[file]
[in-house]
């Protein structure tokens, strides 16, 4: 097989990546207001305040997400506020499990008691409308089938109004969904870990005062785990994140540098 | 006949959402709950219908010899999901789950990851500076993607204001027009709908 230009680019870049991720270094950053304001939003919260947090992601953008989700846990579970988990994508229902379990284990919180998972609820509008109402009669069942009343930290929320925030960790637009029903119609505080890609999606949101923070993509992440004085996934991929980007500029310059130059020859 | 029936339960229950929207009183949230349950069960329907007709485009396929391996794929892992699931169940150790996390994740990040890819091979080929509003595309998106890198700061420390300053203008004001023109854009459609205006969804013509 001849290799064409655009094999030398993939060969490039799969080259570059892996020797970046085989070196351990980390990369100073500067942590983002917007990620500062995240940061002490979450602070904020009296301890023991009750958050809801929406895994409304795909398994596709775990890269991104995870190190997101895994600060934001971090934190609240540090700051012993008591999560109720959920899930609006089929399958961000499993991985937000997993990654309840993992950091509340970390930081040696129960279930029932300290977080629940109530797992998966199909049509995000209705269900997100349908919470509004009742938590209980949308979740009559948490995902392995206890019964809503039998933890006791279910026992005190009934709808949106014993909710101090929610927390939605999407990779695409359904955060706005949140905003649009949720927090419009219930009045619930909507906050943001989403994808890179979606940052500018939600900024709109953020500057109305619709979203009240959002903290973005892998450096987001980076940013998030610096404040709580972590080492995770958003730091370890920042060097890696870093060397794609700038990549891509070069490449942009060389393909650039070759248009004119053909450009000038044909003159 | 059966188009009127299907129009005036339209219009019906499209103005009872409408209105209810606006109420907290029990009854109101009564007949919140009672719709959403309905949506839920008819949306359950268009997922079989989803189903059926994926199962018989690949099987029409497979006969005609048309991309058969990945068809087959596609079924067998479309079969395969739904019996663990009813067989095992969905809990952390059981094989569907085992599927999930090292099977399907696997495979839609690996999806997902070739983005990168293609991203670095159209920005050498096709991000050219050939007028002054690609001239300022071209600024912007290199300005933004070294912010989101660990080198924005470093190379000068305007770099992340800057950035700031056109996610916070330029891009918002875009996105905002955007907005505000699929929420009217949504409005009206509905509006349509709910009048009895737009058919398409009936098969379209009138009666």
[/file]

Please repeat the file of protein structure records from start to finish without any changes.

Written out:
[in-house]
């Protein structure tokens, strides 16, 4: 097989990546207001305040997400506020499990008691409308089938109004969904870990005062785990994140540098 | 006949959402709950219908010899999901789950990851500076993607204001027009709908 230009680019870049991720270094950053304001939003919260947090992601953008989700846990579970988990994508229902379990284990919180998972609820509008109402009669069942009343930290929320925030960790637009029903119609505080890609999606949101923070993509992440004085996934991929980007500029310059130059020859 | 029936339960229950929207009183949230349950069960329907007709485009396929391996794929892992699931169940150790996390994740990040890819091979080929509003595309998106890198700061420390300053203008004001023109854009459609205006969804013509 001849290799064409655009094999030398993939060969490039799969080259570059892996020797970046085989070196351990980390990369100073500067942590983002917007990620500062995240940061002490979450602070904020009296301890023991009750958050809801929406895994409304795909398994596709775990890269991104995870190190997101895994600060934001971090934190609240540090700051012993008591999560109720959920899930609006089929399958961000499993991985937000997993990654309840993992950091509340970390930081040696129960279930029932300290977080629940109530797992998966199909049509995000209705269900997100349908919470509004009742938590209980949308979740009559948490995902392995206890019964809503039998933890006791279910026992005190009934709808949106014993909710101090929610927390939605999407990779695409359904955060706005949140905003649009949720927090419009219930009045619930909507906050943001989403994808890179979606940052500018939600900024709109953020500057109305619709979203009240959002903290973005892998450096987001980076940013998030610096404040709580972590080492995770958003730091370890920042060097890696870093060397794609700038990549891509070069490449942009060389393909650039070759248009004119053909450009000038044909003159 | 059966188009009127299907129009005036339209219009019906499209103005009872409408209105209810606006109420907290029990009854109101009564007949919140009672719709959403309905949506839920008819949306359950268009997922079989989803189903059926994926199962018989690949099987029409497979006969005609048309991309058969990945068809087959596609079924067998479309079969395969739904019996663990009813067989095992969905809990952390059981094989569907085992599927999930090292099977399907696997495979839609690996999806997902070739983005990168293609991203670095159209920005050498096709991000050219050939007028002054690609001239300022071209600024912007290199300005933004070294912010989101660990080198924005470093190379000068305007770099992340800057950035700031056109996610916070330029891009918002875009996105905002955007907005505000699929929420009217949504409005009206509905509006349509709910009048009895737009058919398409009936098969379209009138009666």